So one thing I think we did well with OK, is that it's proving to be a very actionable test in the sense that mission performance and Orkestar, that very much zero initially, while humans found actually the tasks very easy and that that alone was like a big red flashing light, saying that something is going on and that we are missing something at the same time. Mission performance did not stay at zero for very long. Actually, within two weeks of the current competition, we started adding a non-zero number.

[01:57:19]

And now the state of the art is around 20 percent of the test sets solved. And so ARC is actually a challenge. Where are our capabilities started? Zero, which indicates the need for progress. But it's also not an impossible challenge. It's not accessible. You can start making progress basically right away. At the same time, we are still very far from being solved. And that's actually a very positive outcome of the competition, is that the competition has proven that there was no obvious shortcuts to solve these tasks.

[01:57:58]

Yeah, so the test held up. Yeah, exactly.

[01:58:00]

That was the primary reason to get well, competition is to check if some some clever person was was going to hack the benchmark. And that did not happen. Right. Like people while solving the task should be doing it well in a way that they actually exploiting some flaws that we will need to address in the future, especially they're essentially anticipating what sort of tasks may be content with test set. Right, right.

[01:58:31]

Which is kind of yeah. That's the kind of hacking. That's human hacking of. Yes. That that said, you know, with the state of the art, that's like a 20 percent. We're still very, very far from human level, which is closer to one person. And so and I do believe that it will it will take a while until we reach no human parity on ARC and that by the time we have human parity, we will have these systems that are probably pretty close to human level in terms of general fluid intelligence, which is I mean, they are not going to be necessarily human like they are not necessarily you would not necessarily recognise them as being Energis, but they would be capable of a degree of generalization that matches the generalization performed by human fluid intelligence.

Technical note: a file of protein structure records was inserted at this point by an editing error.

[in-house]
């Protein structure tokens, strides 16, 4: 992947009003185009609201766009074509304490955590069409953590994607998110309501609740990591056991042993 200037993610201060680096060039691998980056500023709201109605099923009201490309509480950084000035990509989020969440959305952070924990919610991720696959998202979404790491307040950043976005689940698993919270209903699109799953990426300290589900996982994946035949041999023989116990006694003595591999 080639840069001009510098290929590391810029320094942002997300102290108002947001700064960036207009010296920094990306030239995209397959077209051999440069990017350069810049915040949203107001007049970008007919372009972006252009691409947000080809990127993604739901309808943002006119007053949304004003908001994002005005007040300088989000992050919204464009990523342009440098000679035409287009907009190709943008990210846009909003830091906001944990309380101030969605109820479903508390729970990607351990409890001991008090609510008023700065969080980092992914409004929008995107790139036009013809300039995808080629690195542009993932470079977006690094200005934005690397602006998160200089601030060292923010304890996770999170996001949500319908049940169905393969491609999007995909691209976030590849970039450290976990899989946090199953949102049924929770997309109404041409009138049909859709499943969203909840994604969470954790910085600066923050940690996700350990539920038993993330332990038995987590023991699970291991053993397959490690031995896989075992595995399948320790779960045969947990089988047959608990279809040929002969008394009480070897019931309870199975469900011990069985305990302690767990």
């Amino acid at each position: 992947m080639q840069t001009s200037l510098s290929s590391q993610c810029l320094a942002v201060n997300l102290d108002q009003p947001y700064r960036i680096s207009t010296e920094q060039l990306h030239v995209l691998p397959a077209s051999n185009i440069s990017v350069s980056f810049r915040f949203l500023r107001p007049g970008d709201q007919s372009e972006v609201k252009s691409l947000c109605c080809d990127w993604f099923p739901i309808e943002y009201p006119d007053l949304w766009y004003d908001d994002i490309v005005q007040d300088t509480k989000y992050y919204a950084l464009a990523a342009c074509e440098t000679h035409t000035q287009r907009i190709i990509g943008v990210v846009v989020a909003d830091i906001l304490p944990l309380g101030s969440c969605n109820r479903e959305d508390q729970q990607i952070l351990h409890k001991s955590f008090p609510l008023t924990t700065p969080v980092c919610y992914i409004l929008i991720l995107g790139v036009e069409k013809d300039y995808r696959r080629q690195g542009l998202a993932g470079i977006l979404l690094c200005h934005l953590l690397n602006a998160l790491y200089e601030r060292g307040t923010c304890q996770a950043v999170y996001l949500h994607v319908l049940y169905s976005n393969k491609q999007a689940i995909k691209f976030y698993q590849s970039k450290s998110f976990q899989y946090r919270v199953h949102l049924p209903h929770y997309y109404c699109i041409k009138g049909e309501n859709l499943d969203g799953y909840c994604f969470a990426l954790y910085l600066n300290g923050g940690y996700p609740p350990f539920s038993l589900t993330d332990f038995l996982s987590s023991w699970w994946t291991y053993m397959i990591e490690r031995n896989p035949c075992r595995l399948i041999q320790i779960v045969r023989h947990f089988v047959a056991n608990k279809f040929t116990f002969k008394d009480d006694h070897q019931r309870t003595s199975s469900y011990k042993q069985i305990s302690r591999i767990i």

[01:59:27]

Sure.

[01:59:28]

I mean, this is a good point in terms of general intelligence. To mention in your paper, you describe different kinds of generalizations, local, broad, extreme, and there's a kind of hierarchy that you form. So when we say generalizations, what or what are we talking about? What kinds are there? Right.

[01:59:50]

So, uh, generalization is very good idea. I mean, it's even Orwellian and machine learning in the context of machine learning. You say a system generalises if it can make sense of an input as it is not yet seen. And that's what I would call system centric generalization. You generalization with respect to novelty for the specific system you're considering. So I think a good dose of intelligence should actually, uh, there is develop a way out of the.

[02:00:26]

And which is slightly stronger than system centric transition, so develop your generalization, develop where transition would be the ability to generalize to novelty or uncertainty that not only the system itself has not access to, but the developer of the system could not have access to either.

[02:00:45]

That's a fascinating that's a fascinating meta definition. So like the system. As it is basically the education thing we're talking about with autonomous vehicles, yes, neither the developer nor the system nor about the education system. So it's up to the get the system should be able to generalize the thing that that nobody expected near the design of the training data, nor obviously the contents of the training. That's a fascinating definition.

[02:01:17]